For 20 years we have always had a family dog, along with cats, so we never had a problem with cats coming onto the property except at night and if we let the dog out then the cat would be gone in a flash. Also we had a couple of neutered male cats that were very good at guarding our property.
But in the last few years, we decided not to have another dog and to just enjoy our cats. This has created a situation where 2 neighborhood cats want to come over and fight with our cats, and our cats have sustained a few injuries.
I have had to become a lot firmer with the trespassing cats to let them know that they are not welcome on our property. This has helped somewhat as the cats are learning that our property is not available for them as part of their territory.
A couple of effective techniques include banging on a tin plate when I see them and spraying water towards them. I think motion sensor water sprinklers or sound alarms are a great idea if you don’t have cats yourself.
It doesn’t take them long to learn how serious you are about the boundaries of your space. My love for animals has made my resolve weak in the past, but as I have witnessed the distress it causes my 4 cats, and the subsequent injuries, my resolve has strengthened.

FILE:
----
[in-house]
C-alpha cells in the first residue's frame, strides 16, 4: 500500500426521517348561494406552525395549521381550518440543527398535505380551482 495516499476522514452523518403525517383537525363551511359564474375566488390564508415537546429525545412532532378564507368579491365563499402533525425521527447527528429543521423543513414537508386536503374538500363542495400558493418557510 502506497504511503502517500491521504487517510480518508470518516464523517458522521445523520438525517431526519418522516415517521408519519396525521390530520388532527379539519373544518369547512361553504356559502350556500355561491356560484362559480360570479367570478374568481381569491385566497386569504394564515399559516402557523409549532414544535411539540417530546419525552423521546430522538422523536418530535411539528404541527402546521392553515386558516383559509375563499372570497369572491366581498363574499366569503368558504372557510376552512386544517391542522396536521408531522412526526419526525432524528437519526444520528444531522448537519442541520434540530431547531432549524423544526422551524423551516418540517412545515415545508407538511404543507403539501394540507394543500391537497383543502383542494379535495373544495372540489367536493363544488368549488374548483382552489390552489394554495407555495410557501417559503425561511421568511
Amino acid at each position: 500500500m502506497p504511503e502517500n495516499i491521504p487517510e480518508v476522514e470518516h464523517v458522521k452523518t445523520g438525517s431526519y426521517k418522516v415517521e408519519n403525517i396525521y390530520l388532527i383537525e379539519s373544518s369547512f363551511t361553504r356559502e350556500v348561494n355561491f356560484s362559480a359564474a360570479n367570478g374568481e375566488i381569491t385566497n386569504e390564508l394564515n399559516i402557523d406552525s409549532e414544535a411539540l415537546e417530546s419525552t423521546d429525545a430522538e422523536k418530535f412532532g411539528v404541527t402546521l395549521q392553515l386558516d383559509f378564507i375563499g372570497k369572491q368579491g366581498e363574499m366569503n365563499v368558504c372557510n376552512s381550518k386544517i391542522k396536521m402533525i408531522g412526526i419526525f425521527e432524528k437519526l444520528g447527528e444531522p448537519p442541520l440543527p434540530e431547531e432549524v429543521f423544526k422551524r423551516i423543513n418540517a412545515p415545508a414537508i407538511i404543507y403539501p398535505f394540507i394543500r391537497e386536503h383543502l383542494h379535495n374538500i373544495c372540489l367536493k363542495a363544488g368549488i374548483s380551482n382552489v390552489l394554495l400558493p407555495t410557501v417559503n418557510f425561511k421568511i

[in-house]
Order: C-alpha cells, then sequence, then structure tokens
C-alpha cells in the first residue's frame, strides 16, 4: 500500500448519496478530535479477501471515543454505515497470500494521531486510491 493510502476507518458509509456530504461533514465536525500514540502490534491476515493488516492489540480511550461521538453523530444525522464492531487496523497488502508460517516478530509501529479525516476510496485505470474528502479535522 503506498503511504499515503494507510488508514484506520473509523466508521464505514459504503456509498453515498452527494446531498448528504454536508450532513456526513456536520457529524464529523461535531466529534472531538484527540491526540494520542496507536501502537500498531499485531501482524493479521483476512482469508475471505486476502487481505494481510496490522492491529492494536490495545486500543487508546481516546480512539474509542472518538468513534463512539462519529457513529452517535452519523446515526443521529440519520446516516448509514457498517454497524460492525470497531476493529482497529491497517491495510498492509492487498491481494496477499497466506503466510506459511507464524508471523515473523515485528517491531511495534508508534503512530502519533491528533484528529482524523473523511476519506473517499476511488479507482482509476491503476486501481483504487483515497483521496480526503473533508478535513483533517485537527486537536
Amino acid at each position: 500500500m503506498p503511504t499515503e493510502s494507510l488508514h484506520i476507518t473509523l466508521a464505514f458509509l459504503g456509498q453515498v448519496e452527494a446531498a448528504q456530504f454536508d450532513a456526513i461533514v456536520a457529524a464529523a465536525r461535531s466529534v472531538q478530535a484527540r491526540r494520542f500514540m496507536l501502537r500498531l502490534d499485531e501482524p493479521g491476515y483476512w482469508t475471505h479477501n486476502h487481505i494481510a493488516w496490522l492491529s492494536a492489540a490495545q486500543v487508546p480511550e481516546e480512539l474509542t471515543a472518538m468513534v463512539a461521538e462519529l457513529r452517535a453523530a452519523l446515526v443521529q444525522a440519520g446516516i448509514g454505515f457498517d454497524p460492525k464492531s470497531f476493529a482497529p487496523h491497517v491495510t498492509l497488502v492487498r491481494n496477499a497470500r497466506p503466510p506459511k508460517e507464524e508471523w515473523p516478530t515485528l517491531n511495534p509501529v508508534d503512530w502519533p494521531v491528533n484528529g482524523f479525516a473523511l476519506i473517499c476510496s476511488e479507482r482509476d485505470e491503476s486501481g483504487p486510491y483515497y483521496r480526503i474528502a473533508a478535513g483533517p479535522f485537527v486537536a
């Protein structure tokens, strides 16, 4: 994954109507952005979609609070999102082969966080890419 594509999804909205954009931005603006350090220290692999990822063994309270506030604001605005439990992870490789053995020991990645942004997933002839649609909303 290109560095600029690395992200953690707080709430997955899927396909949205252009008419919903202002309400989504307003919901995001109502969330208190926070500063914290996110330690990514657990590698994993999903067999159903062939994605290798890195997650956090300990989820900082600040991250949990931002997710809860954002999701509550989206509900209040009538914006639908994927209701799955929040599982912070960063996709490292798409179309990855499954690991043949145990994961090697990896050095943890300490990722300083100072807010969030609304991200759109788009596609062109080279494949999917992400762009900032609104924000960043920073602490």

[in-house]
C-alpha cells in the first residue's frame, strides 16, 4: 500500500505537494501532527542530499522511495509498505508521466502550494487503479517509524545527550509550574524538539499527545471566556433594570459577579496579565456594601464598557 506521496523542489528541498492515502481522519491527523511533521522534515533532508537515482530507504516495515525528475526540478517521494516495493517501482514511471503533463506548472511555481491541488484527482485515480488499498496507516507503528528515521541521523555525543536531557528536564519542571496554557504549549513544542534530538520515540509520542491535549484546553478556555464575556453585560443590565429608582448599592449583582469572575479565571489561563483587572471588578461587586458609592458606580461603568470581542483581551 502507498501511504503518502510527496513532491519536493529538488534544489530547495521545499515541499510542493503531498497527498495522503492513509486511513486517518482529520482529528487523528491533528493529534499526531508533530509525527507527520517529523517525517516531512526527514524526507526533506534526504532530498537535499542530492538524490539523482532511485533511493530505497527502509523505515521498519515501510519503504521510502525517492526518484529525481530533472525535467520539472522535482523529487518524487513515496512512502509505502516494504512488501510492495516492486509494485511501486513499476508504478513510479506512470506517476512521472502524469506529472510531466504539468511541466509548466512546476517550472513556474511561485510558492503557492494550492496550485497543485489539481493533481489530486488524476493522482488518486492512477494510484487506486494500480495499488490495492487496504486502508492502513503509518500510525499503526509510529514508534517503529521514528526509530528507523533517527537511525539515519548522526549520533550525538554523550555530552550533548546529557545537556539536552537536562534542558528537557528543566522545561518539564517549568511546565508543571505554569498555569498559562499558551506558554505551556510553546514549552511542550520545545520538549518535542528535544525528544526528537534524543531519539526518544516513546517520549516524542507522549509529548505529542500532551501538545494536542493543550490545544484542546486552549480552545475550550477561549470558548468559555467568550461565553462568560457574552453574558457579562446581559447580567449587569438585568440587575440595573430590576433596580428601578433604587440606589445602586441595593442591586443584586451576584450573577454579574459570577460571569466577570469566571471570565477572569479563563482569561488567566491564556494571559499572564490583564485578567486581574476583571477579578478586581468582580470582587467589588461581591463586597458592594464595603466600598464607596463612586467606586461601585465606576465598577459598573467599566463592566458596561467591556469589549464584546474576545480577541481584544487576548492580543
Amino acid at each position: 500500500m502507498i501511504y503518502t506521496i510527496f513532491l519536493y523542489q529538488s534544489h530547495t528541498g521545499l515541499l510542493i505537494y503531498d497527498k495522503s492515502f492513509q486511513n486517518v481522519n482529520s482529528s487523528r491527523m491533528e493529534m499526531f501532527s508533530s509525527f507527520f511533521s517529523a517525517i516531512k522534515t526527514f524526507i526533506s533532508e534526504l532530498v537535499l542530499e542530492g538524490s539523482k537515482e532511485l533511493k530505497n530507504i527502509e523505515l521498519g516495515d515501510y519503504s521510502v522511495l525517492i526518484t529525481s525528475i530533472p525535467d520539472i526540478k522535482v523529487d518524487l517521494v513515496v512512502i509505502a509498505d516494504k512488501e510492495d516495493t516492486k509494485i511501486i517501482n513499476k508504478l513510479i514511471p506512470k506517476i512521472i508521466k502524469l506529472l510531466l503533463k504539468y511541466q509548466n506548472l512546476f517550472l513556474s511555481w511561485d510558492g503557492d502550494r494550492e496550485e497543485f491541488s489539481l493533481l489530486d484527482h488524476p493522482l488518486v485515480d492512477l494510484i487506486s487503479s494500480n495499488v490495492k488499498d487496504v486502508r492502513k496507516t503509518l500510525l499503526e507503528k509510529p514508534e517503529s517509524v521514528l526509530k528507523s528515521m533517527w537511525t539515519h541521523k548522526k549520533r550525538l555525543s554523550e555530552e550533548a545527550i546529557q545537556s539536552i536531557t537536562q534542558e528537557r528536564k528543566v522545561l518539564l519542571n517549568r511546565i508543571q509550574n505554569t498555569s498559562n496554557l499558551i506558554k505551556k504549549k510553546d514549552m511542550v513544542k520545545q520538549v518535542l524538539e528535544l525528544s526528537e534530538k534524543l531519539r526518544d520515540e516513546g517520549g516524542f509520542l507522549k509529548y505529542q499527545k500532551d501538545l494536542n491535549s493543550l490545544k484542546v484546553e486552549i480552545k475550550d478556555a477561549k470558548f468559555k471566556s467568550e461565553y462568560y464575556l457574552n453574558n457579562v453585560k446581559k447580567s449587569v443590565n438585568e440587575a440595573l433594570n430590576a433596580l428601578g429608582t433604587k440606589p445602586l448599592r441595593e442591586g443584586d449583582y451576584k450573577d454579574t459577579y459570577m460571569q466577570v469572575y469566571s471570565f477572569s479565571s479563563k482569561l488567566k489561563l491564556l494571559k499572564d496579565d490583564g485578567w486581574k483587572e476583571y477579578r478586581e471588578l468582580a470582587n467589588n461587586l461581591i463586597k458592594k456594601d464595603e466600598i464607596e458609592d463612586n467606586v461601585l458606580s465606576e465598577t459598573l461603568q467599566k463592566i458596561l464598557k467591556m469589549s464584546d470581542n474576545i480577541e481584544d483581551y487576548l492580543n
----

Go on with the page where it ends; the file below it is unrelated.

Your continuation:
I noticed a helpful write-up from our city about steps to take if cats are not welcome and they mentioned a few good ideas that I might be able to use. One was using pvc tubing on top of the fence and the other was putting up some brackets with netting that is angled outwards to prevent cats from coming into our yard.
Here is a humorous video about a man who decided to work with the pvc tubing concept to keep his cat inside his yard space.
Purrfect Fence has a fence extension product that could be used to keep cats out of the yard by mounting the brackets for the levers to angle outwards. If they are angled inwards then they will effectively keep your own cats inside the yard and will likely keep most cats out. Also Cat Fence-In has a product that is designed to keep cats in and cats out.
Keep in mind that there are some fence height restrictions. Check your city or rural bylaws, for fence height, type and easement regulations. Most people have enough space to add a portion on the top of their existing fence to make a cat proof fence.